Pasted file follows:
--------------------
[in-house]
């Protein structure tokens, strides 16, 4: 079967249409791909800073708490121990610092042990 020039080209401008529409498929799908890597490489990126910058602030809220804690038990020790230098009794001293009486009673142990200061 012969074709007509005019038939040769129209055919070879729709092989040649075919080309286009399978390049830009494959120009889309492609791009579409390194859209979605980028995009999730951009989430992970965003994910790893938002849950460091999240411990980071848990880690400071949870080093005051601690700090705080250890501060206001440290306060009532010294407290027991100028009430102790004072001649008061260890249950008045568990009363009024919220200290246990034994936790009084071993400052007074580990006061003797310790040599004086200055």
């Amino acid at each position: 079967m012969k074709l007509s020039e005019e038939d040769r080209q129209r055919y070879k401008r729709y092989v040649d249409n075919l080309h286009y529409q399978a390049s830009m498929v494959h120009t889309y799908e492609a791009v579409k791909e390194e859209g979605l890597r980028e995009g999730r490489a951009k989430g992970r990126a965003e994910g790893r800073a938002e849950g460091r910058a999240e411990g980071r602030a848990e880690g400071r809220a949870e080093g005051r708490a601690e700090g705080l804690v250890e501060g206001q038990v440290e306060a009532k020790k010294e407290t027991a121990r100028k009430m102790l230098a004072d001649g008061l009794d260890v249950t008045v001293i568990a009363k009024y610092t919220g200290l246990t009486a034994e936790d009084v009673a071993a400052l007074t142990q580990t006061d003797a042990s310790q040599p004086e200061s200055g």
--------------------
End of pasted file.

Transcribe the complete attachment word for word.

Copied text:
[in-house]
């Protein structure tokens, strides 16, 4: 079967249409791909800073708490121990610092042990 020039080209401008529409498929799908890597490489990126910058602030809220804690038990020790230098009794001293009486009673142990200061 012969074709007509005019038939040769129209055919070879729709092989040649075919080309286009399978390049830009494959120009889309492609791009579409390194859209979605980028995009999730951009989430992970965003994910790893938002849950460091999240411990980071848990880690400071949870080093005051601690700090705080250890501060206001440290306060009532010294407290027991100028009430102790004072001649008061260890249950008045568990009363009024919220200290246990034994936790009084071993400052007074580990006061003797310790040599004086200055």
């Amino acid at each position: 079967m012969k074709l007509s020039e005019e038939d040769r080209q129209r055919y070879k401008r729709y092989v040649d249409n075919l080309h286009y529409q399978a390049s830009m498929v494959h120009t889309y799908e492609a791009v579409k791909e390194e859209g979605l890597r980028e995009g999730r490489a951009k989430g992970r990126a965003e994910g790893r800073a938002e849950g460091r910058a999240e411990g980071r602030a848990e880690g400071r809220a949870e080093g005051r708490a601690e700090g705080l804690v250890e501060g206001q038990v440290e306060a009532k020790k010294e407290t027991a121990r100028k009430m102790l230098a004072d001649g008061l009794d260890v249950t008045v001293i568990a009363k009024y610092t919220g200290l246990t009486a034994e936790d009084v009673a071993a400052l007074t142990q580990t006061d003797a042990s310790q040599p004086e200061s200055g």